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Responsible super funds take market share


Super funds that implement responsible investments are outperforming their peers. Are you in any these booming super funds?

Key points


  • Study says 42% of super assets in responsible funds, and financially outperform peers. 
  • Managing climate change is a major investment driver, with superannuation becoming a major way Australians are expressing their desire to tackle climate change.  

  • Ninety-two per cent of funds indicated that climate risk is actively assessed at the board level.  

Did you know so-called responsible super funds held 42% of total assets last year, compared to 28% the previous year?

It’s a telling statistic that clearly shows a change in our retirement income strategies.

What’s even more surprising, at least for more traditional retirees, is that these funds are financially outperforming their peers – that’s according to a new study from the Responsible Investment Association Australasia (RIAA). 

The study shows super funds that implement responsible investment continue to outperform their peers financially (87 basis points over 1 year and 56 basis points over 7 years). The average performance of leading responsible investment super funds’ My Super products is better than non-leaders over 3, 5 and 7-year timeframes.

What is a ‘responsible super fund’?


Thirteen Australian funds are identified as leading responsible investment super funds for demonstrating: 

  • Commitment to good governance and accountability 

  • Responsible investment implementation and measurement approaches through activities such as engagement and voting, and environmental, social, and corporate governance integration  

  • Properly measuring outcomes and a high degree of transparency. 

The 13 funds are Active Super, Australian Ethical Super, AustralianSuper, Aware Super, BT Superannuation, CareSuper, Cbus, Christian Super, HESTA, Mercer Superannuation (Australia) Limited, Rest, UniSuper, and Vision Super.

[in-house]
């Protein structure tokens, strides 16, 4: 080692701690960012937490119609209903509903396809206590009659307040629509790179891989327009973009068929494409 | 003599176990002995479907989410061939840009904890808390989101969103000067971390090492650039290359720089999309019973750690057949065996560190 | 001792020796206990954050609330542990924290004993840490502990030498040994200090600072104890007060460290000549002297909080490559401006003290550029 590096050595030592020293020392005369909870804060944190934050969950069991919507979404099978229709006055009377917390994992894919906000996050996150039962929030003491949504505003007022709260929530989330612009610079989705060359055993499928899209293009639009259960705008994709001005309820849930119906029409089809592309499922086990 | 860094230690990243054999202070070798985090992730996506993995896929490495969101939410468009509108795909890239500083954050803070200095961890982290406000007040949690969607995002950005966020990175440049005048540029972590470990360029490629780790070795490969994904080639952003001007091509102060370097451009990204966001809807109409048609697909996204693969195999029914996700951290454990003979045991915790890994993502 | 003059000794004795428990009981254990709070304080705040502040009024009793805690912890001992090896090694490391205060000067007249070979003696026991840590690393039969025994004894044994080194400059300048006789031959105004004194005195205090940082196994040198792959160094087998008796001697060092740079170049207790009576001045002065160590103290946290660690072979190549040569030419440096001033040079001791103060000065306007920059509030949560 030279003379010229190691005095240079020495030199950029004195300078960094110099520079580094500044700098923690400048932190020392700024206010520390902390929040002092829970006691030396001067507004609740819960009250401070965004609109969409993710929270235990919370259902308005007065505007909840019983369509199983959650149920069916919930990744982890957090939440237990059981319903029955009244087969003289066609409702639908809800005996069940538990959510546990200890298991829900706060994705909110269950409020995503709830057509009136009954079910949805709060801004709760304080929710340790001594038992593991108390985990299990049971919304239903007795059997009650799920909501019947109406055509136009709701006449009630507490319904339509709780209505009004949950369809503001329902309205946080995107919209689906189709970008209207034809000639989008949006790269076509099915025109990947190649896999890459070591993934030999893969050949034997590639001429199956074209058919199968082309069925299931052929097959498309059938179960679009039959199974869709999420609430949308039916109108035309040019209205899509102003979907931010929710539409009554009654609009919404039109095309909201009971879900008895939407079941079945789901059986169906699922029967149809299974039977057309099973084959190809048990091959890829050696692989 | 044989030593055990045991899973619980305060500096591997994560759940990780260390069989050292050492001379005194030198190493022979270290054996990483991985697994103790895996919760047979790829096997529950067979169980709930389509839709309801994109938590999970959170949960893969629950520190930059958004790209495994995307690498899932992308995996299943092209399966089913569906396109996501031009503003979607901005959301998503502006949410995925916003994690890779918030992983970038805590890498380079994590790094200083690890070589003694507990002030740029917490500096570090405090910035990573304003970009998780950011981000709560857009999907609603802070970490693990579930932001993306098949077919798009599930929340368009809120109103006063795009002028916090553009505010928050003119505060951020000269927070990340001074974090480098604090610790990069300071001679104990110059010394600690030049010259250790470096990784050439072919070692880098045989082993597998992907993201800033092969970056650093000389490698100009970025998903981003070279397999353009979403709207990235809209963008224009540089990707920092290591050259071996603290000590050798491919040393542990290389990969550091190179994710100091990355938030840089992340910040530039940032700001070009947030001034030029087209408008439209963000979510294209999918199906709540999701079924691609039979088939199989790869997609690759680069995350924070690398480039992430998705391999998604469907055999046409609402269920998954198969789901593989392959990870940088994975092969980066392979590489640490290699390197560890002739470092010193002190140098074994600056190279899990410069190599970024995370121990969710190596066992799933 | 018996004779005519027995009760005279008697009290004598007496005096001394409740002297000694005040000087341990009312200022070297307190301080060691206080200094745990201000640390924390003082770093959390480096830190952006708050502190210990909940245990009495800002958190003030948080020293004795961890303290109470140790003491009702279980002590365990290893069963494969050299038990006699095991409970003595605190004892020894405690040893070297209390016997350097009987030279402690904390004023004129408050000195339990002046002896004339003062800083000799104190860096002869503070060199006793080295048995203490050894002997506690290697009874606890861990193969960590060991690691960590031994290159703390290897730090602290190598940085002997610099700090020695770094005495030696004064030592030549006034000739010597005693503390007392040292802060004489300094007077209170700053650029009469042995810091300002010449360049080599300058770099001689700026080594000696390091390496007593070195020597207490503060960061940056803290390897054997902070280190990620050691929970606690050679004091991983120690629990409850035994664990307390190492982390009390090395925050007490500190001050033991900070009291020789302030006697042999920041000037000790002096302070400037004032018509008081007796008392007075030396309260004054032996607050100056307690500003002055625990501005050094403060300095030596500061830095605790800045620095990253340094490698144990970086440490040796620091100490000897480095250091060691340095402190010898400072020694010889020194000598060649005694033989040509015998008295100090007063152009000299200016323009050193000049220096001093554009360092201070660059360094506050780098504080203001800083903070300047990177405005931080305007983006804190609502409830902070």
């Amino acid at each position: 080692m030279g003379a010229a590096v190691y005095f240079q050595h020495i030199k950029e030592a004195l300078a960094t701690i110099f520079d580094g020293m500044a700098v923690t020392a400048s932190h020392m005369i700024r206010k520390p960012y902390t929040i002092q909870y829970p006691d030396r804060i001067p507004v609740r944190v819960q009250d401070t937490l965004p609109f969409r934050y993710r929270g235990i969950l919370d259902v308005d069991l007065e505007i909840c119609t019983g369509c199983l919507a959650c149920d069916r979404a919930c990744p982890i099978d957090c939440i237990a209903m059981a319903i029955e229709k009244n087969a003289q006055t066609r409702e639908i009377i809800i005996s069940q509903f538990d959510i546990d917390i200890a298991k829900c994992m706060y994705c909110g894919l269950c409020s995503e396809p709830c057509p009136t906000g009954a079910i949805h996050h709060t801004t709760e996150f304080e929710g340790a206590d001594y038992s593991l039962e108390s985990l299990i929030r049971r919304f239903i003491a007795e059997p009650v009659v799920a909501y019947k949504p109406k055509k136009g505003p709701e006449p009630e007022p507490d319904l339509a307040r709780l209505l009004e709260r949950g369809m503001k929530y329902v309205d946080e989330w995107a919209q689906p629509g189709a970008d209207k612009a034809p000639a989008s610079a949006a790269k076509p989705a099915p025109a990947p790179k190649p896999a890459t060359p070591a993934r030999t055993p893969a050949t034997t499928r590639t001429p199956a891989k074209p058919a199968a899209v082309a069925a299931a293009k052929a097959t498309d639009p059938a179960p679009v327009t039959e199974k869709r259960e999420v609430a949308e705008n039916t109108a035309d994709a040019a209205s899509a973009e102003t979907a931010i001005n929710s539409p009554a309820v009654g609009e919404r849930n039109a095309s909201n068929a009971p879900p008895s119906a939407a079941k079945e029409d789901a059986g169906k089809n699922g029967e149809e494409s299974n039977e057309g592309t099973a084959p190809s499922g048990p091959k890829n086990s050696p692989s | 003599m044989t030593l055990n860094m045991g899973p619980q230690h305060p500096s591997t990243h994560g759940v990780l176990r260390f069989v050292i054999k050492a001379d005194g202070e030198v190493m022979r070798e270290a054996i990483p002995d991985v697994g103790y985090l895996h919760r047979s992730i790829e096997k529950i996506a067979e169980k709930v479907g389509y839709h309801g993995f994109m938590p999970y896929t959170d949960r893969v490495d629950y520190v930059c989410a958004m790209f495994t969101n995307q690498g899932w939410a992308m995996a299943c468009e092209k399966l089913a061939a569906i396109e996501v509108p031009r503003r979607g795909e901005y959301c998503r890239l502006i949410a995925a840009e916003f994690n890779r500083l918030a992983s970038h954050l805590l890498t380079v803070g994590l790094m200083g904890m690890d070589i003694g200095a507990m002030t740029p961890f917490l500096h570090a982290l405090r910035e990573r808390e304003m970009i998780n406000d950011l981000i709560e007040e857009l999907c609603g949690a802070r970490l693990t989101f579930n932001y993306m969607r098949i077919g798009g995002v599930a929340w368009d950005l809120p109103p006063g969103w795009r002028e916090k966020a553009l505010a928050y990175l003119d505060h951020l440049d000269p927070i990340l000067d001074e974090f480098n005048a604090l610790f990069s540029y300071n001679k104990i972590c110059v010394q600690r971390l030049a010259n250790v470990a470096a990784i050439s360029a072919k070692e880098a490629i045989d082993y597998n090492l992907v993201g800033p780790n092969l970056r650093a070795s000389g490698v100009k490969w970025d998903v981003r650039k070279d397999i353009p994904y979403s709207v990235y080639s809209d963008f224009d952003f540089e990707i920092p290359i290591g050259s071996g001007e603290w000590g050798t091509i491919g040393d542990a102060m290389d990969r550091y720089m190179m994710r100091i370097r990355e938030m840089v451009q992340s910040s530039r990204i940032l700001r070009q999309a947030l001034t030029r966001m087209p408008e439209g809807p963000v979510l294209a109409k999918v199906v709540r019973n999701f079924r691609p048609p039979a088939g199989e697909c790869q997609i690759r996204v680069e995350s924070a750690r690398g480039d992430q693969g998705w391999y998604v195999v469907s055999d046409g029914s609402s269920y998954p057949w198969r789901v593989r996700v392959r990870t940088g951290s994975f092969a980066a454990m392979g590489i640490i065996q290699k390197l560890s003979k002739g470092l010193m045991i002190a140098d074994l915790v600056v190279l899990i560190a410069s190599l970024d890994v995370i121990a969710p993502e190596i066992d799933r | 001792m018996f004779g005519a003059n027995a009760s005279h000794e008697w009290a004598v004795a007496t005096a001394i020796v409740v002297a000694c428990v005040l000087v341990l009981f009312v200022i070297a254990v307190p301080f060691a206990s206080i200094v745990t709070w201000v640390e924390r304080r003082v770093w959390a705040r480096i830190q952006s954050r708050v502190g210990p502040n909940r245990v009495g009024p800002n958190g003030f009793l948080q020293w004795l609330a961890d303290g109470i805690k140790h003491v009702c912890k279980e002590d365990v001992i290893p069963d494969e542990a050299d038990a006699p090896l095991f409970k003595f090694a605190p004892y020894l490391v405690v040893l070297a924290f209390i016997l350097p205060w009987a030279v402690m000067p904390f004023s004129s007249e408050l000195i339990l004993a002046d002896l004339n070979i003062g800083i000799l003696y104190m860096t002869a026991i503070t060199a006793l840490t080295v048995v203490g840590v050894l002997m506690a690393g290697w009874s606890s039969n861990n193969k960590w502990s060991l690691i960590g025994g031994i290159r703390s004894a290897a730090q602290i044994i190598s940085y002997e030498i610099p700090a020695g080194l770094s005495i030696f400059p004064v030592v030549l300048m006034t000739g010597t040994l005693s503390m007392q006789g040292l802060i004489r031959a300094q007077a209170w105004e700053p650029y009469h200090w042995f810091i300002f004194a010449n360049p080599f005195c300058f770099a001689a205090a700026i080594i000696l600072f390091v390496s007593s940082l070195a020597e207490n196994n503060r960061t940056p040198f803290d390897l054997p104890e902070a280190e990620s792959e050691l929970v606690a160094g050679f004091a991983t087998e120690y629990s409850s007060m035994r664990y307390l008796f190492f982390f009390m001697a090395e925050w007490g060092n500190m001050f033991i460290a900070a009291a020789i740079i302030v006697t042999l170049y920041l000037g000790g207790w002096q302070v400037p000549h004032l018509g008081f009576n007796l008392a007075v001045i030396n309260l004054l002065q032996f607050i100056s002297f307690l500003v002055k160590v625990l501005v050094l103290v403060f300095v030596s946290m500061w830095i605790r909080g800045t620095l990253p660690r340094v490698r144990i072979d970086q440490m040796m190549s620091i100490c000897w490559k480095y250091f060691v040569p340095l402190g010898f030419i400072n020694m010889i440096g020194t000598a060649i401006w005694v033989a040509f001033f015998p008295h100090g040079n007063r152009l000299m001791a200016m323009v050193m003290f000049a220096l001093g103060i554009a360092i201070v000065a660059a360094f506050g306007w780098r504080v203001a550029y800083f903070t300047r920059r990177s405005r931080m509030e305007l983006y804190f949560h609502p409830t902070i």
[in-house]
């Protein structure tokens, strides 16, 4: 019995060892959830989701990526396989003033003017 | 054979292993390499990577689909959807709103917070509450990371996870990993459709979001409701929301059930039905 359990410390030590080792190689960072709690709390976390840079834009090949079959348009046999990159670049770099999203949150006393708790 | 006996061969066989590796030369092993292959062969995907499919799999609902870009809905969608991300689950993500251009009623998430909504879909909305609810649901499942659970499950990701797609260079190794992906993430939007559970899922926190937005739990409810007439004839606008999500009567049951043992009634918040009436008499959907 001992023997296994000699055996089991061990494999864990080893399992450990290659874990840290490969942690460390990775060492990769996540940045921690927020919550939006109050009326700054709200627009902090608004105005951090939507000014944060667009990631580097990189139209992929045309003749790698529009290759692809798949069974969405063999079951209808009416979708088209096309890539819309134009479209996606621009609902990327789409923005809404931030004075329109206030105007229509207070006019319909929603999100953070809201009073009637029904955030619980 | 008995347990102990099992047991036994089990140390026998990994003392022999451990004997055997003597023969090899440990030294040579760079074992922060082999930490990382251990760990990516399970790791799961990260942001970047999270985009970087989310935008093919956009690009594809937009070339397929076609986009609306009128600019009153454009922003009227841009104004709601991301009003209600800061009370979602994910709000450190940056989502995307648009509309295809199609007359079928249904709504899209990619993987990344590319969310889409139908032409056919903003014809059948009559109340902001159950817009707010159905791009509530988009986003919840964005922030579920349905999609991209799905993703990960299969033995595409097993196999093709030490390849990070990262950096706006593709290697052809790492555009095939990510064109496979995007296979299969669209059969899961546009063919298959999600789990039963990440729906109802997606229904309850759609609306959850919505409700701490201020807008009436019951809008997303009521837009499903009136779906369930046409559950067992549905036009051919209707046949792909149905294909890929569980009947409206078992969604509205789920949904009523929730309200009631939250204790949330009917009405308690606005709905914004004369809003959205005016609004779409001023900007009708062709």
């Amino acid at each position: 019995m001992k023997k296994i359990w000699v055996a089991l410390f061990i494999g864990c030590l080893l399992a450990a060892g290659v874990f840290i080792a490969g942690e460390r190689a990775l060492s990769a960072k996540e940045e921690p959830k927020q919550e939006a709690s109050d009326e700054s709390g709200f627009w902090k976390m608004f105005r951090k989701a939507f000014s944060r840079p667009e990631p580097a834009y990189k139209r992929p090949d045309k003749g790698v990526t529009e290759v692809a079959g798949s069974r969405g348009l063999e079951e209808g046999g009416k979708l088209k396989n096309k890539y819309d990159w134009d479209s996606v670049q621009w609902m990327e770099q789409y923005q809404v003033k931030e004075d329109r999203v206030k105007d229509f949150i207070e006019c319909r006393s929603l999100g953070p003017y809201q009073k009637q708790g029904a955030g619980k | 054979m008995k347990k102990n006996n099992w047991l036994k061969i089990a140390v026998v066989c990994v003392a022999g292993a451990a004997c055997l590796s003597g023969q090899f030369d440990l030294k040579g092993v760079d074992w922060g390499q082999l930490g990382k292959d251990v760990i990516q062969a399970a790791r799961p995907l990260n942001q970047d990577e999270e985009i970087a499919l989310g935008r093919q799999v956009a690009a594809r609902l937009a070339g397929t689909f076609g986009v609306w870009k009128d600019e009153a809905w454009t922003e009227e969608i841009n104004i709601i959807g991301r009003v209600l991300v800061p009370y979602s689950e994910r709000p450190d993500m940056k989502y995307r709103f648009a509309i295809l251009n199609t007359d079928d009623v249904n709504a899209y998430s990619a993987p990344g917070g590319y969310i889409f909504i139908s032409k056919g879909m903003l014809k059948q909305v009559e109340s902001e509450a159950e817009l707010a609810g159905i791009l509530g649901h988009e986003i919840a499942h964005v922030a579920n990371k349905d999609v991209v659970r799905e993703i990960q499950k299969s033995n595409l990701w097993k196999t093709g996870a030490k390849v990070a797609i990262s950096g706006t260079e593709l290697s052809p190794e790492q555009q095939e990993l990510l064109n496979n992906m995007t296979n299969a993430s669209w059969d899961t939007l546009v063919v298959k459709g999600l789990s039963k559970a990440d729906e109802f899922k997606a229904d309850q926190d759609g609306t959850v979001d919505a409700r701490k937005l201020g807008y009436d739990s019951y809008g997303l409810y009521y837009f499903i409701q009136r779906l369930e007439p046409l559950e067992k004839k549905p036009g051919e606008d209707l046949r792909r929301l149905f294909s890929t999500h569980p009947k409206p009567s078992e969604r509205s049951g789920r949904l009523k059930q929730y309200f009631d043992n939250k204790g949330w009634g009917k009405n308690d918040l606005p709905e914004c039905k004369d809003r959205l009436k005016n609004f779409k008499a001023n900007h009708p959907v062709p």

Climate change – a major driver


Responsible Investment Association Australasia Chief Executive, Simon O’Connor, said superannuation had become a major way for Australians to express their desire to tackle climate change. 

“Australians are rapidly willing to shift their money to be in line with their own beliefs and values and are expecting their superannuation [fund] to invest in a way that’s responsible.” 

According to the study, super funds are responding to consumer demand by increasingly taking climate-change risk into account in their investment decisions. 

Ninety-two per cent of funds indicated that climate risk is actively assessed at the board level, up from 74% in 2019 and 64% in 2018. 

Mr O’Connor told the Australian Financial Review super funds and listed companies were feeling increased scrutiny on how well they were managing sustainability issues, putting pressure on them to deliver tangible outcomes. 

Responsible investment approaches are influencing strategic asset allocation for 55% of super funds, up from 39% in 2019. 

This means that responsible investment is considered when allocation between different asset classes is rebalanced, to meet financial return targets, reflect risk tolerance and time horizon. 

National Seniors Australia is calling for Clean Energy Bonds to give older Australians the opportunity to safely invest in renewable energy production and storage capacity. Read more about this, and other tips for first time bonds investors in this article.  

Sources: Responsible Investment Association Australasia & Australian Financial Review  

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